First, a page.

Remember the good old days when doctors used the stars and instinct to diagnose the locals. None of this evidence-based rubbish. Astrologaster is a hilarious point-and-click adventure game in Elizabethan England bursting with fun.
In Astrologaster you are Simon Forman or Doctor Forman to some. That moniker of Doctor should be questionable, as you haven’t yet got your medical license. What do you do if you don’t have a license? Use the stars and guess, of course. Simon is an astrological ‘doctor’ in the 1590s and has had some success with cleaning up some plague victims in London he’s now the talk of the town when it comes to a tummy bug or headache.
Your reputation proceeds you and the local upper-class community know your name. They come along telling you of their illnesses and misfortune. More often than not there’s a little gossip thrown into the conversation and diagnosis. Who’s sleeping with who amongst other juicy gossips. Astrologaster reminds me of an episode of Blackadder. Funny, saucy, witty and clever. That was a wildly successful formula on TV and that British charm has been translated very well to this game.
The folk of the town come along to your office, tell you a little bit about what’s wrong with them and then a zodiac chart appears with a few diagnoses to choose from. There’s plenty of humour and clever jokes about the time period, so it’s not a chore to read through the game – which is essentially an interactive story that you work your way through. The characters are loveable, funny and you want to spend time with them.
The objective of the game is to make your clients happy and get that medical license you’ve always wanted. Patients have a ‘happiness’ meter and this fills up when they like your diagnosis. Once you have successfully impressed someone enough they’ll give you a nice letter of recommendation and you’ll need to collect 8 of these to take to the College of Physicians and get that elusive medical license.
The voice acting in the game is top-notch and the singing is next level. As well as being funny and entertaining, the songs are full of Tudor related info and are teaching me a little about the time period (as the game is based on real characters). It’s almost like a mini-musical made just for you. Not everyone who comes to see you is actually even ill. Sometimes they just want to share, talk and gossip. More often than not they start up talking about their ailment, but then the conversation will shift to the good stuff. The patients that come by have questionable morals, objectives and are most certainly liars. That’s not to say Doctor Forman is morally above the situation, oh no, he’s just as able to tell a white lie as the next person. All in all the characters are fun and brought to life through great voice acting and song.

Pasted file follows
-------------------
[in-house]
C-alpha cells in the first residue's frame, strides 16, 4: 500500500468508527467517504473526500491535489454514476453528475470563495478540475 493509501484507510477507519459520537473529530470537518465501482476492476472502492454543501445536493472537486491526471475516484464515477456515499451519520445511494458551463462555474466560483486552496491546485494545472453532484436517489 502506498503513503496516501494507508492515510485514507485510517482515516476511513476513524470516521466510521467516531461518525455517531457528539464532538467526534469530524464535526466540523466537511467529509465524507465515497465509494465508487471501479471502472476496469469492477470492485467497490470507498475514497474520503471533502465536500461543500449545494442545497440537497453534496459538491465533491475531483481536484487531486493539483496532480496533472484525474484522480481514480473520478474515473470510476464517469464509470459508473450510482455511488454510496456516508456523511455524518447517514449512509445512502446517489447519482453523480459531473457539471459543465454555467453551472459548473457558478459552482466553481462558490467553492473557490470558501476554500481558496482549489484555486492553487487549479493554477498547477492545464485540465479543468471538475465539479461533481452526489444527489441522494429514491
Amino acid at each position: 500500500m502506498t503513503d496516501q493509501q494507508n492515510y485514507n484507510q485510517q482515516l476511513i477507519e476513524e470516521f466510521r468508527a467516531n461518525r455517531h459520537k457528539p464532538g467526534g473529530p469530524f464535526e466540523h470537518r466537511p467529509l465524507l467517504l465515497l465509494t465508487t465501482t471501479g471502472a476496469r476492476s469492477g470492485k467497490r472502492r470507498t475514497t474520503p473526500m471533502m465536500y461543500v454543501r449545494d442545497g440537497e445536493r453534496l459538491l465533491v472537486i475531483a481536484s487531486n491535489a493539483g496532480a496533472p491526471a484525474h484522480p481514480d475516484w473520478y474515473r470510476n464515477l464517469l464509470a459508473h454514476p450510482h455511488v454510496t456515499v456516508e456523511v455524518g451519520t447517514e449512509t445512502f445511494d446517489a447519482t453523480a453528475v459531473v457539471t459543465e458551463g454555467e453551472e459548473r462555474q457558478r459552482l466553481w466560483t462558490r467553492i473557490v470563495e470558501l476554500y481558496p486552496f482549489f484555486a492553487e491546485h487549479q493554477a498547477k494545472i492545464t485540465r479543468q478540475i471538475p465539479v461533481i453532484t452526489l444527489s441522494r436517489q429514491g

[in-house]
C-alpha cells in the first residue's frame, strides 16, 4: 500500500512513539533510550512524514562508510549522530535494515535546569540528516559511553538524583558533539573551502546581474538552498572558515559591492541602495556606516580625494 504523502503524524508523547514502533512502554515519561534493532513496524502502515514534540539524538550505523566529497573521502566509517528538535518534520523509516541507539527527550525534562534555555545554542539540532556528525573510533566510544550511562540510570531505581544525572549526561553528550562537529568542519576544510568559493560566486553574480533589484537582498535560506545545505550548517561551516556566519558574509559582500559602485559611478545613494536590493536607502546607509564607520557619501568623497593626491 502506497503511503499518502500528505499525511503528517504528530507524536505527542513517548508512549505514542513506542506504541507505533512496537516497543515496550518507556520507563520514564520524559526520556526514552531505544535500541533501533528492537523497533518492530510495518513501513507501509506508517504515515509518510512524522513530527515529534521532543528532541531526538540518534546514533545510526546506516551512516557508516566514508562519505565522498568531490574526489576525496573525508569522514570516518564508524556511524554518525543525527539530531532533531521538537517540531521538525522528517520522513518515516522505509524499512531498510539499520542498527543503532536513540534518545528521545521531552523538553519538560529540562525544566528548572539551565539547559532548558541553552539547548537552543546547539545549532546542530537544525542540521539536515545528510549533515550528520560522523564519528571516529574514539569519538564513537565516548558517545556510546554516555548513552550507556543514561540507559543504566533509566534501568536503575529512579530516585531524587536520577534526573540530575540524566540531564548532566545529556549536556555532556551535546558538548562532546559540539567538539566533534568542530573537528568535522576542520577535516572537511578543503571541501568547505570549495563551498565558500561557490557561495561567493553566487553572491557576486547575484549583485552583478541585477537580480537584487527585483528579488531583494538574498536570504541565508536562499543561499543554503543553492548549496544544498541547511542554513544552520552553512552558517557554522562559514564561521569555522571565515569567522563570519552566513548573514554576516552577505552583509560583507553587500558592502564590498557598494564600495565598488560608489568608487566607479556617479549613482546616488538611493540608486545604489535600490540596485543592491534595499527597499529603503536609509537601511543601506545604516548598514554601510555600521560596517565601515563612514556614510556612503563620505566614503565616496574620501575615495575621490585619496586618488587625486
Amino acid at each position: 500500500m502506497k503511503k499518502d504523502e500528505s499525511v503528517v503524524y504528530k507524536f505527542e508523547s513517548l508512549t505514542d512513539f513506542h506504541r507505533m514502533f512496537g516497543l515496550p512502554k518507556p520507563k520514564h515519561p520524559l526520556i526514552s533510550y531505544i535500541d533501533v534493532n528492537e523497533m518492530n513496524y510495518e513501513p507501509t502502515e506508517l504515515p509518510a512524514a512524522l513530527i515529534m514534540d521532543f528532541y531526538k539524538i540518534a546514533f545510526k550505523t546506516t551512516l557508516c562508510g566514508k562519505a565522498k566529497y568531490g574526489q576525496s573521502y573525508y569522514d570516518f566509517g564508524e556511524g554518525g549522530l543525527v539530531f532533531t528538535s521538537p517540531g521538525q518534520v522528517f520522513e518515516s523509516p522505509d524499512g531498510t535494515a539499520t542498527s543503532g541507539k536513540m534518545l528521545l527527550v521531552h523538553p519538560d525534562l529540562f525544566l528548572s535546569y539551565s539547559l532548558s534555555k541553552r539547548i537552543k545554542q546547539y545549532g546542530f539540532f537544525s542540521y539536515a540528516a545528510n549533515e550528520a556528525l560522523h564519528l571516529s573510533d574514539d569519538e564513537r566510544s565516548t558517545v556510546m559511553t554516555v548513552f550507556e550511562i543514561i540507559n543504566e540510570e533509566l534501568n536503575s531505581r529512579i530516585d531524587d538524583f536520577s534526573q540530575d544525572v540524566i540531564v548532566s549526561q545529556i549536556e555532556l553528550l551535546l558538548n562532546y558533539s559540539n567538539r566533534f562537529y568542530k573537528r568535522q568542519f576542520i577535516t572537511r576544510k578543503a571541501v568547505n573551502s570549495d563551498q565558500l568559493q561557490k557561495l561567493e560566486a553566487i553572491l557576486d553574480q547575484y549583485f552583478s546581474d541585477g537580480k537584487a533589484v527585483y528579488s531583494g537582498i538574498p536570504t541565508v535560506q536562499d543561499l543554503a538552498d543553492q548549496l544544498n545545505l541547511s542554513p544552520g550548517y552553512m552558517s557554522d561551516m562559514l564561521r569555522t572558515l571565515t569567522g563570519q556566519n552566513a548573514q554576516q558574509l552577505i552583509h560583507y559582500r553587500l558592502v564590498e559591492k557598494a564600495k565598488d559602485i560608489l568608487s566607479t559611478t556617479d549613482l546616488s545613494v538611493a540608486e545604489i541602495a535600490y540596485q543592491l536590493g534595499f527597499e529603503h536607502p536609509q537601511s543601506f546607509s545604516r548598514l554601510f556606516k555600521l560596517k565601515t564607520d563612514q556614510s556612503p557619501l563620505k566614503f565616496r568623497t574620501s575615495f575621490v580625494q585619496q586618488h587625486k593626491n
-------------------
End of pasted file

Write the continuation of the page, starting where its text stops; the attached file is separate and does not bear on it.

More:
As well as the humour and entertainment there’s good history here too. The game throws little nuggets of Elizabethan history at you in terms of battles and coup attempts. Simon Forman is a real character (and once you’re done you should look him up) which makes for an engrossing tale.
I really enjoyed the humour in Astrologaster. Having spent many hours watching Blackadder and playing adventure games this combination really appealed to me, and I wasn’t let down. The premise of a doctor using star charts to diagnose his unaware patient’s works and making your way towards your medical license is a fun experience. It’s not too long either so you could probably play this game in a few sessions. Always entertaining, with patients revealing layers of detail about their husbands, wives and neighbours.